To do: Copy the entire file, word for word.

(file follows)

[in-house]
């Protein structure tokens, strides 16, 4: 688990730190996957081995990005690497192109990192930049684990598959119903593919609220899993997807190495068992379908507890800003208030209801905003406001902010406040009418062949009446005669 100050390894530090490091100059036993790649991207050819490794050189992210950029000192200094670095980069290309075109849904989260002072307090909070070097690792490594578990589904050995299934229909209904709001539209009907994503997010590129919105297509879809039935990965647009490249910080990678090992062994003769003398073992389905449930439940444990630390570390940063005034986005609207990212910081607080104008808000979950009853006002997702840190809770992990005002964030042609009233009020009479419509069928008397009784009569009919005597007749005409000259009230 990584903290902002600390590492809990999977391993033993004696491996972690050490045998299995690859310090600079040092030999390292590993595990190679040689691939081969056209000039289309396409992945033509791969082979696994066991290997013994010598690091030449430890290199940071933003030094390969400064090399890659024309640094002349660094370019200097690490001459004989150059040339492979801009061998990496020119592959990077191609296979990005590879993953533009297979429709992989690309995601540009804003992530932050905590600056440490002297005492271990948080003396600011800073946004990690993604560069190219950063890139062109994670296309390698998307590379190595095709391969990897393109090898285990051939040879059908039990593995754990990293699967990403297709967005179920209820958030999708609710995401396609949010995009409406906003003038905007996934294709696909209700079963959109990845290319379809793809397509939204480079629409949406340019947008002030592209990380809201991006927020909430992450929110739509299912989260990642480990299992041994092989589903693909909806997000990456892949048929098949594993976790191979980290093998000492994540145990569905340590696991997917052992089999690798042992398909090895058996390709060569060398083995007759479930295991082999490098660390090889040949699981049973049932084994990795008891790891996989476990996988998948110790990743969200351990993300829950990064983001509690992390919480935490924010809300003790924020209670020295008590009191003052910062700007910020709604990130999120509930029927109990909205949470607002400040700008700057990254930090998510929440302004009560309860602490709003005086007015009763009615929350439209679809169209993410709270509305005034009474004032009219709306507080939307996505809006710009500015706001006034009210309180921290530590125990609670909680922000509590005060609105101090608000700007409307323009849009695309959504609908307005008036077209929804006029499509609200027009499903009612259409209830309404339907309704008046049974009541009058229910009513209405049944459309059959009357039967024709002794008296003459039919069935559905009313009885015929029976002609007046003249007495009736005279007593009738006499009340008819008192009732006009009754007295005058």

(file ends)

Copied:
[in-house]
């Protein structure tokens, strides 16, 4: 688990730190996957081995990005690497192109990192930049684990598959119903593919609220899993997807190495068992379908507890800003208030209801905003406001902010406040009418062949009446005669 100050390894530090490091100059036993790649991207050819490794050189992210950029000192200094670095980069290309075109849904989260002072307090909070070097690792490594578990589904050995299934229909209904709001539209009907994503997010590129919105297509879809039935990965647009490249910080990678090992062994003769003398073992389905449930439940444990630390570390940063005034986005609207990212910081607080104008808000979950009853006002997702840190809770992990005002964030042609009233009020009479419509069928008397009784009569009919005597007749005409000259009230 990584903290902002600390590492809990999977391993033993004696491996972690050490045998299995690859310090600079040092030999390292590993595990190679040689691939081969056209000039289309396409992945033509791969082979696994066991290997013994010598690091030449430890290199940071933003030094390969400064090399890659024309640094002349660094370019200097690490001459004989150059040339492979801009061998990496020119592959990077191609296979990005590879993953533009297979429709992989690309995601540009804003992530932050905590600056440490002297005492271990948080003396600011800073946004990690993604560069190219950063890139062109994670296309390698998307590379190595095709391969990897393109090898285990051939040879059908039990593995754990990293699967990403297709967005179920209820958030999708609710995401396609949010995009409406906003003038905007996934294709696909209700079963959109990845290319379809793809397509939204480079629409949406340019947008002030592209990380809201991006927020909430992450929110739509299912989260990642480990299992041994092989589903693909909806997000990456892949048929098949594993976790191979980290093998000492994540145990569905340590696991997917052992089999690798042992398909090895058996390709060569060398083995007759479930295991082999490098660390090889040949699981049973049932084994990795008891790891996989476990996988998948110790990743969200351990993300829950990064983001509690992390919480935490924010809300003790924020209670020295008590009191003052910062700007910020709604990130999120509930029927109990909205949470607002400040700008700057990254930090998510929440302004009560309860602490709003005086007015009763009615929350439209679809169209993410709270509305005034009474004032009219709306507080939307996505809006710009500015706001006034009210309180921290530590125990609670909680922000509590005060609105101090608000700007409307323009849009695309959504609908307005008036077209929804006029499509609200027009499903009612259409209830309404339907309704008046049974009541009058229910009513209405049944459309059959009357039967024709002794008296003459039919069935559905009313009885015929029976002609007046003249007495009736005279007593009738006499009340008819008192009732006009009754007295005058």